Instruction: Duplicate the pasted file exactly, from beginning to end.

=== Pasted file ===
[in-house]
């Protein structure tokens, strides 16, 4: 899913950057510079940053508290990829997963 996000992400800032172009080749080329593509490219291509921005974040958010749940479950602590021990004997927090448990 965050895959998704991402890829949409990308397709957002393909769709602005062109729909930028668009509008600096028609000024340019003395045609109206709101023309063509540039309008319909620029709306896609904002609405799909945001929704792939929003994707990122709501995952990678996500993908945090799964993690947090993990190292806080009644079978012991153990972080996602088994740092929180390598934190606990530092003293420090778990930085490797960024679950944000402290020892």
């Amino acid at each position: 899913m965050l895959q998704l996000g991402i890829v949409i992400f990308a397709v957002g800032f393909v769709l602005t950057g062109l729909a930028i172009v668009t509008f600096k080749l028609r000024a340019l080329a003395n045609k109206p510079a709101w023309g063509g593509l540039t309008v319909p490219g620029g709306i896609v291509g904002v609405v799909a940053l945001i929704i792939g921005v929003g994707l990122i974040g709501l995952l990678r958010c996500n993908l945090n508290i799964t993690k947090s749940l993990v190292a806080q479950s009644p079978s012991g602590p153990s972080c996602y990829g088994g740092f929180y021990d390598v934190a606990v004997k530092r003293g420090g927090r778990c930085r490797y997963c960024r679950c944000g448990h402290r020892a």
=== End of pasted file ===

[in-house]
């Protein structure tokens, strides 16, 4: 899913950057510079940053508290990829997963 996000992400800032172009080749080329593509490219291509921005974040958010749940479950602590021990004997927090448990 965050895959998704991402890829949409990308397709957002393909769709602005062109729909930028668009509008600096028609000024340019003395045609109206709101023309063509540039309008319909620029709306896609904002609405799909945001929704792939929003994707990122709501995952990678996500993908945090799964993690947090993990190292806080009644079978012991153990972080996602088994740092929180390598934190606990530092003293420090778990930085490797960024679950944000402290020892």
């Amino acid at each position: 899913m965050l895959q998704l996000g991402i890829v949409i992400f990308a397709v957002g800032f393909v769709l602005t950057g062109l729909a930028i172009v668009t509008f600096k080749l028609r000024a340019l080329a003395n045609k109206p510079a709101w023309g063509g593509l540039t309008v319909p490219g620029g709306i896609v291509g904002v609405v799909a940053l945001i929704i792939g921005v929003g994707l990122i974040g709501l995952l990678r958010c996500n993908l945090n508290i799964t993690k947090s749940l993990v190292a806080q479950s009644p079978s012991g602590p153990s972080c996602y990829g088994g740092f929180y021990d390598v934190a606990v004997k530092r003293g420090g927090r778990c930085r490797y997963c960024r679950c944000g448990h402290r020892a």